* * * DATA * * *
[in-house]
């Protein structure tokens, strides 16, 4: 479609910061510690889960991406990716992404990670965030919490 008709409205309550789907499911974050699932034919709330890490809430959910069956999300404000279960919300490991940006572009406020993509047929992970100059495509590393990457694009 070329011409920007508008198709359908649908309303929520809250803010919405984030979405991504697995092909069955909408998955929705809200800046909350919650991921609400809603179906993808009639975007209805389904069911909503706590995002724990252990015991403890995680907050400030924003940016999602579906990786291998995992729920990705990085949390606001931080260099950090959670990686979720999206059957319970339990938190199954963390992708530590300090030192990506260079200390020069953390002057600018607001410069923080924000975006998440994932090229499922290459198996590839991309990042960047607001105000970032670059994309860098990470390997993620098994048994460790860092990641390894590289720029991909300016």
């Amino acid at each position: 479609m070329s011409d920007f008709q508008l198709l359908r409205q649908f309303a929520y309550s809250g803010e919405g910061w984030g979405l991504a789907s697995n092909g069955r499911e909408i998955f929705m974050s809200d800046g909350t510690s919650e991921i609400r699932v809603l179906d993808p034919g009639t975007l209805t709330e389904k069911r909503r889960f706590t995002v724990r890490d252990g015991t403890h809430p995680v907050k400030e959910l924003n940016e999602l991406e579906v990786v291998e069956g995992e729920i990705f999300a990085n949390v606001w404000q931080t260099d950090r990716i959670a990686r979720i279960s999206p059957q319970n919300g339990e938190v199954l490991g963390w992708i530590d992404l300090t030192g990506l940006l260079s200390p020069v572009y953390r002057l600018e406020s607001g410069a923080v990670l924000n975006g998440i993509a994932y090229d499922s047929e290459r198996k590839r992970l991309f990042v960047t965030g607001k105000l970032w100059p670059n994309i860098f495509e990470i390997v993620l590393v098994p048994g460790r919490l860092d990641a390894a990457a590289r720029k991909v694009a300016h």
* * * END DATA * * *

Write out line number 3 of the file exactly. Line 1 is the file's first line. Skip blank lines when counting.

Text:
């Amino acid at each position: 479609m070329s011409d920007f008709q508008l198709l359908r409205q649908f309303a929520y309550s809250g803010e919405g910061w984030g979405l991504a789907s697995n092909g069955r499911e909408i998955f929705m974050s809200d800046g909350t510690s919650e991921i609400r699932v809603l179906d993808p034919g009639t975007l209805t709330e389904k069911r909503r889960f706590t995002v724990r890490d252990g015991t403890h809430p995680v907050k400030e959910l924003n940016e999602l991406e579906v990786v291998e069956g995992e729920i990705f999300a990085n949390v606001w404000q931080t260099d950090r990716i959670a990686r979720i279960s999206p059957q319970n919300g339990e938190v199954l490991g963390w992708i530590d992404l300090t030192g990506l940006l260079s200390p020069v572009y953390r002057l600018e406020s607001g410069a923080v990670l924000n975006g998440i993509a994932y090229d499922s047929e290459r198996k590839r992970l991309f990042v960047t965030g607001k105000l970032w100059p670059n994309i860098f495509e990470i390997v993620l590393v098994p048994g460790r919490l860092d990641a390894a990457a590289r720029k991909v694009a300016h």